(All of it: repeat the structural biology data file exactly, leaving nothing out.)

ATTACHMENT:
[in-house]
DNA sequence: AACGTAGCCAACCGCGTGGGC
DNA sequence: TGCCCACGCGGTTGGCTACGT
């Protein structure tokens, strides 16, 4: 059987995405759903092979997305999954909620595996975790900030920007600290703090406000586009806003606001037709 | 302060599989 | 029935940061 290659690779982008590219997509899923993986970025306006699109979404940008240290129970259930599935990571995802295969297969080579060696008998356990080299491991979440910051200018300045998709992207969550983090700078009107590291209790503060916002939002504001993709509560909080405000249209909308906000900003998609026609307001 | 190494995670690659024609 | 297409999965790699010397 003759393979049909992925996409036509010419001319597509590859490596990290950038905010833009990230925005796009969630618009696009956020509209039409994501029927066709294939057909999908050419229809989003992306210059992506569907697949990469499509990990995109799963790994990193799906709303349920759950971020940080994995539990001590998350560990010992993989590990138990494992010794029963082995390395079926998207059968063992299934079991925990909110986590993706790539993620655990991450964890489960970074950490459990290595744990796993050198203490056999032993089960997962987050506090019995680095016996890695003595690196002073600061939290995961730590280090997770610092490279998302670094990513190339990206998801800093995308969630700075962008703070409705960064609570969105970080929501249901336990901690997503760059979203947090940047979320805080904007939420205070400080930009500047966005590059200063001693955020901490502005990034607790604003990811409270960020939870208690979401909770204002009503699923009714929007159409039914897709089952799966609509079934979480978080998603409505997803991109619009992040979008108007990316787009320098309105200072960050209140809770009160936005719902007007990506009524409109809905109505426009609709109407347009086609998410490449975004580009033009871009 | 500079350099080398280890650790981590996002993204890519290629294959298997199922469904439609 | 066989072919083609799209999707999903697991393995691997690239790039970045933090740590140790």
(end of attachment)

[in-house]
DNA sequence: AACGTAGCCAACCGCGTGGGC
DNA sequence: TGCCCACGCGGTTGGCTACGT
């Protein structure tokens, strides 16, 4: 059987995405759903092979997305999954909620595996975790900030920007600290703090406000586009806003606001037709 | 302060599989 | 029935940061 290659690779982008590219997509899923993986970025306006699109979404940008240290129970259930599935990571995802295969297969080579060696008998356990080299491991979440910051200018300045998709992207969550983090700078009107590291209790503060916002939002504001993709509560909080405000249209909308906000900003998609026609307001 | 190494995670690659024609 | 297409999965790699010397 003759393979049909992925996409036509010419001319597509590859490596990290950038905010833009990230925005796009969630618009696009956020509209039409994501029927066709294939057909999908050419229809989003992306210059992506569907697949990469499509990990995109799963790994990193799906709303349920759950971020940080994995539990001590998350560990010992993989590990138990494992010794029963082995390395079926998207059968063992299934079991925990909110986590993706790539993620655990991450964890489960970074950490459990290595744990796993050198203490056999032993089960997962987050506090019995680095016996890695003595690196002073600061939290995961730590280090997770610092490279998302670094990513190339990206998801800093995308969630700075962008703070409705960064609570969105970080929501249901336990901690997503760059979203947090940047979320805080904007939420205070400080930009500047966005590059200063001693955020901490502005990034607790604003990811409270960020939870208690979401909770204002009503699923009714929007159409039914897709089952799966609509079934979480978080998603409505997803991109619009992040979008108007990316787009320098309105200072960050209140809770009160936005719902007007990506009524409109809905109505426009609709109407347009086609998410490449975004580009033009871009 | 500079350099080398280890650790981590996002993204890519290629294959298997199922469904439609 | 066989072919083609799209999707999903697991393995691997690239790039970045933090740590140790």